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Bharti Jain| TNN | New Delhi | Feb 3, 2017:: With NIA sticking to its stance that charges against Sadhvi Pragya Thakur, accused in the 2008 Malegaon blasts case, are not maintainable+, her enlargement on bail depends on how the Bombay HC views her case scheduled for February 7.
The possibility of Thakur, acquitted on Wednesday in the Sunil Joshi murder case+ but still an accused in the Malegaon case, walking free hinges on her appeal challenging rejection of bail plea by the NIA special court in June, 2016. Sources in NIA told TOI that the central investigation agency will maintain the stance taken by it before the special court last year that the case against Thakur suffers from lack of sufficient evidence of her involvement in the Malegaon blasts. The September 2008 Malegaon blasts, triggered by an IED fitted on a LML Freedom motorcycle, had killed 6 people and injured 101 others.
The special court had in May last year turned down Thakur’s bail plea despite the NIA, in a supplementary charge-sheet filed in the case, clearing her of all charges for lack of evidence. The NIA’s ‘clean chit’ was based on several grounds. The LML-Freedom motorcycle used for planting the bomb was registered in Pragya Thakur’s name but in possession of co-accused Ramji Kalsangra for almost two years prior to the blast.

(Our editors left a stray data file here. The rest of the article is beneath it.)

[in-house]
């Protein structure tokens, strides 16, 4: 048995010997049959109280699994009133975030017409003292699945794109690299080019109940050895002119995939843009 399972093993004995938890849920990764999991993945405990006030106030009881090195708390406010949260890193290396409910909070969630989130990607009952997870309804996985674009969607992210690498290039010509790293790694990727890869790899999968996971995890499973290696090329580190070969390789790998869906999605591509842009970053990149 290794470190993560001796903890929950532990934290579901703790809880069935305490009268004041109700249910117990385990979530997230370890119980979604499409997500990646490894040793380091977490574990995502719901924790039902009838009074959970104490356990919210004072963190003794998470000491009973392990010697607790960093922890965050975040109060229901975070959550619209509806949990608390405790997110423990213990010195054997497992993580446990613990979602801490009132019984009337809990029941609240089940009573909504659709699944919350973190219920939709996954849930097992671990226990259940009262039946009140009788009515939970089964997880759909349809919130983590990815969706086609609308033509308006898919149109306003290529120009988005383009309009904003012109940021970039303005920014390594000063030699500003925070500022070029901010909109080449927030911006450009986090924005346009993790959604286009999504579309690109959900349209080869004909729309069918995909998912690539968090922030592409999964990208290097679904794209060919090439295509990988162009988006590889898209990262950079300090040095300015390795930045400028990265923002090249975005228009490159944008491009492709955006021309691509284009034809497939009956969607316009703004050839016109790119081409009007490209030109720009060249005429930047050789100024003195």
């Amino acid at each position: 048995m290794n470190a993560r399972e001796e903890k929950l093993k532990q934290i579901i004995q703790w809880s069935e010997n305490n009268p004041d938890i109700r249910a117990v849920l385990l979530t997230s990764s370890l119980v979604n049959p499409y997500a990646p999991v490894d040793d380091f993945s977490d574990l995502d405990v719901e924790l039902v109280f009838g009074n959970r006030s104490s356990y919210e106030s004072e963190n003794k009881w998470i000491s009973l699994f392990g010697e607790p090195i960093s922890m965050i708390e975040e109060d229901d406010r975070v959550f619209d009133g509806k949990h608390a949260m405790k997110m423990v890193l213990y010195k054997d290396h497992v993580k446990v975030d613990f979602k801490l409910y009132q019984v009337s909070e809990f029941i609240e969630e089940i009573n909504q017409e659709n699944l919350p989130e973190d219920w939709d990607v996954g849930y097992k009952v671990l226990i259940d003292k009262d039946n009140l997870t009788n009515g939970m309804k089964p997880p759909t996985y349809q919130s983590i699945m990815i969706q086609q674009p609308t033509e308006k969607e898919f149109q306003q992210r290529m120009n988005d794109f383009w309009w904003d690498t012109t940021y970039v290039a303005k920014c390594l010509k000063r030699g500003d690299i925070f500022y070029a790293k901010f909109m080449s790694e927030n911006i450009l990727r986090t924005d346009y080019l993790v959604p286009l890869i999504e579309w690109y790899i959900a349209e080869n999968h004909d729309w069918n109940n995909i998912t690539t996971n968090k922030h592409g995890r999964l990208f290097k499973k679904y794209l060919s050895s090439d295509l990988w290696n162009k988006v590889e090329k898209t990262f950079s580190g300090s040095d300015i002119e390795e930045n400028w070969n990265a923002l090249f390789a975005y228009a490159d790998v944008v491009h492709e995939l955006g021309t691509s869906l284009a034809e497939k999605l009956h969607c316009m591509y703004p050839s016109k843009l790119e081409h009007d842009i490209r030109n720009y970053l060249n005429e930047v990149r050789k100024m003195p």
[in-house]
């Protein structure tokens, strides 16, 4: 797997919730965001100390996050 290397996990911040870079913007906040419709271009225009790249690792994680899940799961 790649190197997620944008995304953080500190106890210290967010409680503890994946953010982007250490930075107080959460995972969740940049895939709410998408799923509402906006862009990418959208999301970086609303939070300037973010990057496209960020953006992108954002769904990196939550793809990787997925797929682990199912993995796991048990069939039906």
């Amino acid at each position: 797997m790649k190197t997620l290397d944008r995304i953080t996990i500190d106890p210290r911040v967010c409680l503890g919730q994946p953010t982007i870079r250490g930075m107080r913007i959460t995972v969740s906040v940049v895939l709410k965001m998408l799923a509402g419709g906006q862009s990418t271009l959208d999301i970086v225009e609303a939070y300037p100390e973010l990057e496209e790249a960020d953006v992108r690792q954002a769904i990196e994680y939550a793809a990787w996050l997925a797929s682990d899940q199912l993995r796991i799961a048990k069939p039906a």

Then, the statement by accused Sudhakar Dwivedi that he was introduced to Kalsangra and another co-accused Sandeep Dange by Thakur, NIA said, had no evidentiary value and was retracted. Two key witnesses — R P Singh and Yashpal Bhadana — who had testified on Thakur being part of the meeting in Madhya Pradesh where the Malegaon conspiracy was hatched, had since retracted their statements saying they had acted under duress.
NIA also pointed out that since its investigation had not established any offence under MCOCA, all confessional statements recorded under its provisions by ATS Mumbai were not relied upon by the central agency while submitting its final report in the case. However, the NIA court in June 2016 brushed aside the agency’s ‘clean chit’ to Pragya Thakur and rejected her bail plea.
Faulting the NIA for not investigating the case properly, it held: “It cannot be said that due to the filing of further report by NIA, there is any change in circumstance. If this is the position then merely on the ground that now NIA has given no objection, it is difficult to accept the prayer (bail) of the applicant.”
Thakur had also cited her ill-health and long incarceration following her arrest in 2008, as grounds for seeking bail.